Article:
You helped us establish an emergency distribution center that served over 2,270 people



Del at Pahoa Shelter

Enjoying his plate of kalua pork and cabbage at the Pahoa Community Center, Del plays through the past two months like a silent movie in his head. He spent years as a volunteer for disaster relief organizations—nourishing his passion to help those in need. But now, after lava engulfed his home in Leilani Estates, he finds himself in a different position. “It’s come full circle,” says Del. “I’ve always been on the other side of this, signing up as a volunteer to help others get through the worst that happens. But now, the worst has happened to me and I’m the one being helped.”

After volcanic eruptions surged lava through Leilani Estates, destroying homes and displacing families, Del and many others found themselves in Pahoa’s the community shelters—where The Salvation Army is offering meals, hydration and emotional and spiritual care. Pushing around threads of pit-smoked pork and wilted cabbage on his plate, Del tries to piece together a plan to move forward—where to go, where to live, what to do.

“I’m not as nimble as I used to be,” he explains. “Being as old as I am, I have difficulty moving from place to place, so I’m here now, and I’m so happy that The Salvation Army is with us throughout the day to make sure we’re eating.”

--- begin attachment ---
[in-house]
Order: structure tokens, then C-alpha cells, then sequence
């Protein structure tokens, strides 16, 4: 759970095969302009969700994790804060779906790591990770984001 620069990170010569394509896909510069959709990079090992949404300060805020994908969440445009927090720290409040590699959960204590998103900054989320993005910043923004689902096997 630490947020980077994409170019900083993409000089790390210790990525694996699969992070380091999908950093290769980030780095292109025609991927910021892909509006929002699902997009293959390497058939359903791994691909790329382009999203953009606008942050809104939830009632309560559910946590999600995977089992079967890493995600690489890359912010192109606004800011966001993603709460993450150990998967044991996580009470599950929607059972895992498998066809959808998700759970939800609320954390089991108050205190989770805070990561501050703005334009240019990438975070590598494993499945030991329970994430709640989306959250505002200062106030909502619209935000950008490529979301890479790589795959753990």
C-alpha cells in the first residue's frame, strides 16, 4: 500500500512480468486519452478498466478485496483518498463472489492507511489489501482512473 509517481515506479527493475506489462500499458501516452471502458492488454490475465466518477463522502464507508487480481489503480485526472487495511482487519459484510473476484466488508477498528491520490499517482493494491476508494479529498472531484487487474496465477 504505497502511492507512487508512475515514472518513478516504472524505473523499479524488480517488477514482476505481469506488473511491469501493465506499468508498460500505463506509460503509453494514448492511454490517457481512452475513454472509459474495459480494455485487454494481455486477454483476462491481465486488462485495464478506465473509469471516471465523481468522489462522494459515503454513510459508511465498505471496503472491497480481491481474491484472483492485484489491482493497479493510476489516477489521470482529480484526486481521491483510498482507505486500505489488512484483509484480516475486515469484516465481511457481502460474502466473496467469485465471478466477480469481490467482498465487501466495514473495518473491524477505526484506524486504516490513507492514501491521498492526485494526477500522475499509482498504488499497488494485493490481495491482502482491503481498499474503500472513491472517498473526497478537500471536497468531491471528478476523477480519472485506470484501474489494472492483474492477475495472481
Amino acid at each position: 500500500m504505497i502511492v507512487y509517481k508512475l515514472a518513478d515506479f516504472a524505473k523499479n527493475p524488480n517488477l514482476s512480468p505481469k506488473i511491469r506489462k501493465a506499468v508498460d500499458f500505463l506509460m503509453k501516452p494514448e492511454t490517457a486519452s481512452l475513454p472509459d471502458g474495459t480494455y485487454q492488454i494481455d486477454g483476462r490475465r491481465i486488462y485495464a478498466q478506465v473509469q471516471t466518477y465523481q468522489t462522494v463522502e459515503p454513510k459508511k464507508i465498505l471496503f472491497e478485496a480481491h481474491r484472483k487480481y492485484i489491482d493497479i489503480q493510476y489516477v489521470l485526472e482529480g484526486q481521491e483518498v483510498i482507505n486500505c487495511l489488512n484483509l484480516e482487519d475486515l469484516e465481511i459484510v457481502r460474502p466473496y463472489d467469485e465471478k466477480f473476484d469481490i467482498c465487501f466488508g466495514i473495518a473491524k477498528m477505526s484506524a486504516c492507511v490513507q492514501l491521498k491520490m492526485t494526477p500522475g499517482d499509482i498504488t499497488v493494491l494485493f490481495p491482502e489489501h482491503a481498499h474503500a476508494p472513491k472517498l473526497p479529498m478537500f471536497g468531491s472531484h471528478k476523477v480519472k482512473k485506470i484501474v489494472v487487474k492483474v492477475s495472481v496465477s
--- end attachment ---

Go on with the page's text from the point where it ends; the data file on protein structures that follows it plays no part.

He smiles and laughs. His positive attitude—the inspired outlook from a perpetual volunteer—helps uplift others in his same situation. “We’re seeing everyday people look out for each other,” Del says, “and bring food for others to eat—great food too! This kalua pig is as good, if not better, than anything else I’ve had. It’s amazing to have this at a shelter.”

Even in this time of crisis, Del continues to help his neighbors. He tells jokes to liven spirits and checks in on those around him. “Disasters have an interesting way of bringing people and organizations like The Salvation Army together, and bringing the best out of everyone to help push us forward,” Del explains. “I think that’s what we need most right now, and it’s something we can all do.”